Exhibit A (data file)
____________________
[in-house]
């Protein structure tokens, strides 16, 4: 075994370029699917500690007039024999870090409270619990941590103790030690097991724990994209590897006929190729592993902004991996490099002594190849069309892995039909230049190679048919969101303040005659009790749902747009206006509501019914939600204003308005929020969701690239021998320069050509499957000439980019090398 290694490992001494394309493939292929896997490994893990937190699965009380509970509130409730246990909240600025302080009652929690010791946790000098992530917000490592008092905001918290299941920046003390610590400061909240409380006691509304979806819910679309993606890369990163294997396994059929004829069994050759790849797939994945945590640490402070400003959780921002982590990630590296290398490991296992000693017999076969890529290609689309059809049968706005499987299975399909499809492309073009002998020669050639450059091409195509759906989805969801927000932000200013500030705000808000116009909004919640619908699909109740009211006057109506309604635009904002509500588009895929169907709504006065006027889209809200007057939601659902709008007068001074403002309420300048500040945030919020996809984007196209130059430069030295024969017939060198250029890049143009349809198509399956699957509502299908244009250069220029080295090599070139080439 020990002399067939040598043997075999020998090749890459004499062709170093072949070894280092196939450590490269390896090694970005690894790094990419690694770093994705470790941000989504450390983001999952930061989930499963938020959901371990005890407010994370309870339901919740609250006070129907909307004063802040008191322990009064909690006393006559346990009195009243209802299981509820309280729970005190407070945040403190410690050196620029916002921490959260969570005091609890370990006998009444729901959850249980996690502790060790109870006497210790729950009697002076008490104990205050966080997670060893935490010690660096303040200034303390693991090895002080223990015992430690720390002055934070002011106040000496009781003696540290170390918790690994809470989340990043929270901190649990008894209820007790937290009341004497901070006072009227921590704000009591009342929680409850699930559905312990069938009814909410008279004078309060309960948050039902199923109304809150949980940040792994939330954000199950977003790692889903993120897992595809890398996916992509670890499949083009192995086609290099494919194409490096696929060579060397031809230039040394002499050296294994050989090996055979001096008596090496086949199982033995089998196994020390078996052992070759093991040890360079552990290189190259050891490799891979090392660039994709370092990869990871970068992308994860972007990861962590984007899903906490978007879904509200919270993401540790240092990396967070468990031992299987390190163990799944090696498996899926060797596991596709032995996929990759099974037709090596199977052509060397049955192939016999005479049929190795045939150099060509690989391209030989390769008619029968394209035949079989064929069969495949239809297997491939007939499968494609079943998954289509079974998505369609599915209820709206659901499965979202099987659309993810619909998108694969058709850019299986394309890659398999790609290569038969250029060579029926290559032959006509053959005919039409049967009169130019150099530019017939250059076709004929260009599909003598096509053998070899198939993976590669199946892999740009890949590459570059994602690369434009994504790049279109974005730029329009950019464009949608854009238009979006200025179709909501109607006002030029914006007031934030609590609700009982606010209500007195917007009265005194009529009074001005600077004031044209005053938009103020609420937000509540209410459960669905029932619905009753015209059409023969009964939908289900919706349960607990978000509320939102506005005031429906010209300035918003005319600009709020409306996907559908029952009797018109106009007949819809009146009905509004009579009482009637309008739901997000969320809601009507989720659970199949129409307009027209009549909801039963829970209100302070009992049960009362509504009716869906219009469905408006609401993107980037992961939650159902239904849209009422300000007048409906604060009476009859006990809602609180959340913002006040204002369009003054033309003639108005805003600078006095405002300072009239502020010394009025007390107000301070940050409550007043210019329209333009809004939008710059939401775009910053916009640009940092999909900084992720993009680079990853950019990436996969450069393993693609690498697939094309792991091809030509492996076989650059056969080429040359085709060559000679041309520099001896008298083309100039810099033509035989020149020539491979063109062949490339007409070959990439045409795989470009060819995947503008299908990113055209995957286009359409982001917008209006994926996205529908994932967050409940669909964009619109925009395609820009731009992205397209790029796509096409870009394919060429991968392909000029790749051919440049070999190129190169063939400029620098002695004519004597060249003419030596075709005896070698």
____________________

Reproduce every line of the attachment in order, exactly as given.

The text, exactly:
[in-house]
């Protein structure tokens, strides 16, 4: 075994370029699917500690007039024999870090409270619990941590103790030690097991724990994209590897006929190729592993902004991996490099002594190849069309892995039909230049190679048919969101303040005659009790749902747009206006509501019914939600204003308005929020969701690239021998320069050509499957000439980019090398 290694490992001494394309493939292929896997490994893990937190699965009380509970509130409730246990909240600025302080009652929690010791946790000098992530917000490592008092905001918290299941920046003390610590400061909240409380006691509304979806819910679309993606890369990163294997396994059929004829069994050759790849797939994945945590640490402070400003959780921002982590990630590296290398490991296992000693017999076969890529290609689309059809049968706005499987299975399909499809492309073009002998020669050639450059091409195509759906989805969801927000932000200013500030705000808000116009909004919640619908699909109740009211006057109506309604635009904002509500588009895929169907709504006065006027889209809200007057939601659902709008007068001074403002309420300048500040945030919020996809984007196209130059430069030295024969017939060198250029890049143009349809198509399956699957509502299908244009250069220029080295090599070139080439 020990002399067939040598043997075999020998090749890459004499062709170093072949070894280092196939450590490269390896090694970005690894790094990419690694770093994705470790941000989504450390983001999952930061989930499963938020959901371990005890407010994370309870339901919740609250006070129907909307004063802040008191322990009064909690006393006559346990009195009243209802299981509820309280729970005190407070945040403190410690050196620029916002921490959260969570005091609890370990006998009444729901959850249980996690502790060790109870006497210790729950009697002076008490104990205050966080997670060893935490010690660096303040200034303390693991090895002080223990015992430690720390002055934070002011106040000496009781003696540290170390918790690994809470989340990043929270901190649990008894209820007790937290009341004497901070006072009227921590704000009591009342929680409850699930559905312990069938009814909410008279004078309060309960948050039902199923109304809150949980940040792994939330954000199950977003790692889903993120897992595809890398996916992509670890499949083009192995086609290099494919194409490096696929060579060397031809230039040394002499050296294994050989090996055979001096008596090496086949199982033995089998196994020390078996052992070759093991040890360079552990290189190259050891490799891979090392660039994709370092990869990871970068992308994860972007990861962590984007899903906490978007879904509200919270993401540790240092990396967070468990031992299987390190163990799944090696498996899926060797596991596709032995996929990759099974037709090596199977052509060397049955192939016999005479049929190795045939150099060509690989391209030989390769008619029968394209035949079989064929069969495949239809297997491939007939499968494609079943998954289509079974998505369609599915209820709206659901499965979202099987659309993810619909998108694969058709850019299986394309890659398999790609290569038969250029060579029926290559032959006509053959005919039409049967009169130019150099530019017939250059076709004929260009599909003598096509053998070899198939993976590669199946892999740009890949590459570059994602690369434009994504790049279109974005730029329009950019464009949608854009238009979006200025179709909501109607006002030029914006007031934030609590609700009982606010209500007195917007009265005194009529009074001005600077004031044209005053938009103020609420937000509540209410459960669905029932619905009753015209059409023969009964939908289900919706349960607990978000509320939102506005005031429906010209300035918003005319600009709020409306996907559908029952009797018109106009007949819809009146009905509004009579009482009637309008739901997000969320809601009507989720659970199949129409307009027209009549909801039963829970209100302070009992049960009362509504009716869906219009469905408006609401993107980037992961939650159902239904849209009422300000007048409906604060009476009859006990809602609180959340913002006040204002369009003054033309003639108005805003600078006095405002300072009239502020010394009025007390107000301070940050409550007043210019329209333009809004939008710059939401775009910053916009640009940092999909900084992720993009680079990853950019990436996969450069393993693609690498697939094309792991091809030509492996076989650059056969080429040359085709060559000679041309520099001896008298083309100039810099033509035989020149020539491979063109062949490339007409070959990439045409795989470009060819995947503008299908990113055209995957286009359409982001917008209006994926996205529908994932967050409940669909964009619109925009395609820009731009992205397209790029796509096409870009394919060429991968392909000029790749051919440049070999190129190169063939400029620098002695004519004597060249003419030596075709005896070698």